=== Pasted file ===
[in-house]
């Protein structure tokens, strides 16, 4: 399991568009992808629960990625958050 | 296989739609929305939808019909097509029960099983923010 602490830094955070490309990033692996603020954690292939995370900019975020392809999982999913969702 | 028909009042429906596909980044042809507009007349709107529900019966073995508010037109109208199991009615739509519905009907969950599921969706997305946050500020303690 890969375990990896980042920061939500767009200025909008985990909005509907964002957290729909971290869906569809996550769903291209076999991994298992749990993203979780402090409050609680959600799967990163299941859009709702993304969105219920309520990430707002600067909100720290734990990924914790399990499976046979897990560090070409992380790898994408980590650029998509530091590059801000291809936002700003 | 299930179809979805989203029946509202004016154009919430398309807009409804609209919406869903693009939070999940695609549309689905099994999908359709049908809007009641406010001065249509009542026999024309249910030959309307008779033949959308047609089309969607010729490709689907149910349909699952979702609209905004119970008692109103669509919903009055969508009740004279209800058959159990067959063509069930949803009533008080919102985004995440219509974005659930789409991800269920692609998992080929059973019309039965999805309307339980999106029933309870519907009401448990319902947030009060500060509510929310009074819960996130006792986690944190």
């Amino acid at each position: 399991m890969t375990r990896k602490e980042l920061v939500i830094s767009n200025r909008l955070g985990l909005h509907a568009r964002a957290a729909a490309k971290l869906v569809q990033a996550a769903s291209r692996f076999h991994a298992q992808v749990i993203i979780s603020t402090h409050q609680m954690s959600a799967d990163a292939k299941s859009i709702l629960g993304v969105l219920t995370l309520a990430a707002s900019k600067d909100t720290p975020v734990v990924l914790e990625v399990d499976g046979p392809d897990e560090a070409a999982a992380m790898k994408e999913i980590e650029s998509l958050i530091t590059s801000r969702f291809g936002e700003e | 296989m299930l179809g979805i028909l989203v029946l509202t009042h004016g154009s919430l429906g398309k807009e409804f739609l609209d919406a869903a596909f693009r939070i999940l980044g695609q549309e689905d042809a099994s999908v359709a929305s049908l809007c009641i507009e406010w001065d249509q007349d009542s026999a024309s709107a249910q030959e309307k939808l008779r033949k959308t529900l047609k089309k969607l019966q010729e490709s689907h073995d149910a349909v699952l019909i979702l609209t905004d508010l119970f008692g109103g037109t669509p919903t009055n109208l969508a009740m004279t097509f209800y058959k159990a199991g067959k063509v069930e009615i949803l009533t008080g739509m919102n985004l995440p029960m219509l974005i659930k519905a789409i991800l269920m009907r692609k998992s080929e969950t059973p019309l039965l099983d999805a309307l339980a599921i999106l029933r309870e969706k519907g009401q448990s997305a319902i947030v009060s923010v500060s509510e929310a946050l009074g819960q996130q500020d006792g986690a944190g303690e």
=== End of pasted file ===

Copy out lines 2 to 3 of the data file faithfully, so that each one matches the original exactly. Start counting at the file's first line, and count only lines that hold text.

């Protein structure tokens, strides 16, 4: 399991568009992808629960990625958050 | 296989739609929305939808019909097509029960099983923010 602490830094955070490309990033692996603020954690292939995370900019975020392809999982999913969702 | 028909009042429906596909980044042809507009007349709107529900019966073995508010037109109208199991009615739509519905009907969950599921969706997305946050500020303690 890969375990990896980042920061939500767009200025909008985990909005509907964002957290729909971290869906569809996550769903291209076999991994298992749990993203979780402090409050609680959600799967990163299941859009709702993304969105219920309520990430707002600067909100720290734990990924914790399990499976046979897990560090070409992380790898994408980590650029998509530091590059801000291809936002700003 | 299930179809979805989203029946509202004016154009919430398309807009409804609209919406869903693009939070999940695609549309689905099994999908359709049908809007009641406010001065249509009542026999024309249910030959309307008779033949959308047609089309969607010729490709689907149910349909699952979702609209905004119970008692109103669509919903009055969508009740004279209800058959159990067959063509069930949803009533008080919102985004995440219509974005659930789409991800269920692609998992080929059973019309039965999805309307339980999106029933309870519907009401448990319902947030009060500060509510929310009074819960996130006792986690944190």
């Amino acid at each position: 399991m890969t375990r990896k602490e980042l920061v939500i830094s767009n200025r909008l955070g985990l909005h509907a568009r964002a957290a729909a490309k971290l869906v569809q990033a996550a769903s291209r692996f076999h991994a298992q992808v749990i993203i979780s603020t402090h409050q609680m954690s959600a799967d990163a292939k299941s859009i709702l629960g993304v969105l219920t995370l309520a990430a707002s900019k600067d909100t720290p975020v734990v990924l914790e990625v399990d499976g046979p392809d897990e560090a070409a999982a992380m790898k994408e999913i980590e650029s998509l958050i530091t590059s801000r969702f291809g936002e700003e | 296989m299930l179809g979805i028909l989203v029946l509202t009042h004016g154009s919430l429906g398309k807009e409804f739609l609209d919406a869903a596909f693009r939070i999940l980044g695609q549309e689905d042809a099994s999908v359709a929305s049908l809007c009641i507009e406010w001065d249509q007349d009542s026999a024309s709107a249910q030959e309307k939808l008779r033949k959308t529900l047609k089309k969607l019966q010729e490709s689907h073995d149910a349909v699952l019909i979702l609209t905004d508010l119970f008692g109103g037109t669509p919903t009055n109208l969508a009740m004279t097509f209800y058959k159990a199991g067959k063509v069930e009615i949803l009533t008080g739509m919102n985004l995440p029960m219509l974005i659930k519905a789409i991800l269920m009907r692609k998992s080929e969950t059973p019309l039965l099983d999805a309307l339980a599921i999106l029933r309870e969706k519907g009401q448990s997305a319902i947030v009060s923010v500060s509510e929310a946050l009074g819960q996130q500020d006792g986690a944190g303690e």